(also 5-fluorodeoxyuridine) is an oncology drug that belongs to the class known as antimetabolites. Specifically, Floxuridine
is a pyrimidine analog, classified as a deoxyuridine. The drug is usually administered via an artery, and most often used in the treatment of colorectal cancer. The quality of life and survival rates of individuals that receive continuous hepatic artery infusion of Floxuridine
for colorectal cancer metastases is significantly higher than control groups. Fluxuridine can also be prescribed for the treatment of kidney and stomach cancers. In vitro uses of Floxuridine
include 5-minute treatments of fluorouracil, Floxuridine
, and mitomycin to increase cell proliferation in Tenon's capsule fibroblasts.
Immobilized Aeromonas salmonicida ATCC 27013, when exposed to thymidine and 5-fluorouracil in phosphate buffer at room temperature for one hour, can synthesize Floxuridine
primarily works by stopping the growth of newly born cells. The drug essentially stops DNA from forming in new and rapidly developing cells, which is a sign of a cancerous cell. Therefore, the Floxuridine
kills the cancerous cells. For colorectal cancer and hepatic metastases, an average adult should be given an Intra-arterial dosage of 0.1–0.6 mg/kg/day as a continuous infusion, continued until intolerable toxicity is reached (white blood cell count <3,500/mm^3 or platelet count <100,000/mm^3). Lethal dosages for other species are below. LD50 is the lethal dose at which half of organisms exposed to the drug die.
is a pyrimidine analog that acts as an inhibitor of the S-phase of cell division. This selectively kills rapidly dividing cells. Antimetabolites masquerade as pyrimidine-like molecules which prevents normal pyrimidines from being incorporated into DNA during the S phase of the cell cycle. Fluorouracil (the end-product of catabolism of Floxuridine
) blocks an enzyme which converts cytosine nucleosides into the deoxy derivative. In addition, DNA synthesis is further inhibited because fluoruracil blocks the incorporation of the thymidine nucleotide into the DNA strand.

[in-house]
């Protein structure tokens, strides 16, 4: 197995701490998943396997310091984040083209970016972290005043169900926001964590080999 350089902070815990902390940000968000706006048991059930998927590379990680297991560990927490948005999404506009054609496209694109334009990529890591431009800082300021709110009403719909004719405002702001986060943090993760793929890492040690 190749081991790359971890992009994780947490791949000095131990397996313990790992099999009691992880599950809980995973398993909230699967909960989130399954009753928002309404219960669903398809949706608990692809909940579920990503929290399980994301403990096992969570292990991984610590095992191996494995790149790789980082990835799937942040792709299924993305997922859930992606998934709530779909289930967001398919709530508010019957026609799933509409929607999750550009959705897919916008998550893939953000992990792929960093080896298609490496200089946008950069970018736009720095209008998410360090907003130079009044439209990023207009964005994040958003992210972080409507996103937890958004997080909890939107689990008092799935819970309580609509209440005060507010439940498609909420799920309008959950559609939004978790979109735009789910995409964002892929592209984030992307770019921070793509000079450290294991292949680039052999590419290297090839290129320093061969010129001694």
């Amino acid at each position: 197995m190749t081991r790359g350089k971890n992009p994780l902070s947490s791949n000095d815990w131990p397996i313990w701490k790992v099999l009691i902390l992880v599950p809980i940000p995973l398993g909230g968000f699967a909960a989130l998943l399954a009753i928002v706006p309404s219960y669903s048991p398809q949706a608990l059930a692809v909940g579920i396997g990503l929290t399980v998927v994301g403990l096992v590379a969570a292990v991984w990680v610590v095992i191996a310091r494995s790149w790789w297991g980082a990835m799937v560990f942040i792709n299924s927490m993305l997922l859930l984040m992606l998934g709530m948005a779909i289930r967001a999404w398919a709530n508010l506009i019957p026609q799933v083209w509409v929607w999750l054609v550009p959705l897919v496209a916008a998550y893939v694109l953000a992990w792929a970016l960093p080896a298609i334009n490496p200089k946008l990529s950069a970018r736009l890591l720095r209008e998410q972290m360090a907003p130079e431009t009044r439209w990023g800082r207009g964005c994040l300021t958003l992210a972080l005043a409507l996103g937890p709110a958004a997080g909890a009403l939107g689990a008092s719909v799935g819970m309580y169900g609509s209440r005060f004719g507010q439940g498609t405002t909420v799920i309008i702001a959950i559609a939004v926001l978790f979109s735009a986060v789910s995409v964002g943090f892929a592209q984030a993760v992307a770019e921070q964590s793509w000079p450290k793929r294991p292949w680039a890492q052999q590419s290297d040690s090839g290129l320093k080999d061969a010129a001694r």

is rapidly catabolized to 5-fluorouracil, which is the active form of the drug. The primary effect is interference with DNA synthesis and to a lesser extent, inhibition of RNA formation through the drug's incorporation into RNA, thus leading to the production of fraudulent RNA. Fluorouracil also inhibits uracil riboside phosphorylase, which prevents the utilization of preformed uracil in RNA synthesis. As well, the monophosphate of Floxuridine
, 5-fluoro-2'-deoxyuridine-5'-phosphate (FUDR-MP) inhibits the enzyme thymidylate synthetase. This leads to the inhibition of methylation of deoxyuridylic acid to thymidylic acid, thus interfering with DNA synthesis.
The drug is excreted intact and as urea, fluorouracil, α-fluoro-β-ureidopropionic acid, dihydrofluorouracil, α-fluoro-β-guanidopropionic acid and α-fluoro-β-alanine in the urine; it is also expired as respiratory carbon dioxide.
Side effects include:
first gained FDA approval in December 1970 under the brand name FUDR. The drug was initially marketed by Roche, which also did a lot of the initial work on 5-fluorouracil. The National Cancer Institute was an early developer of the drug. Roche sold its FUDR product line in 2001 to F H Faulding, which became Mayne Pharma.
Synonyms for Floxuridine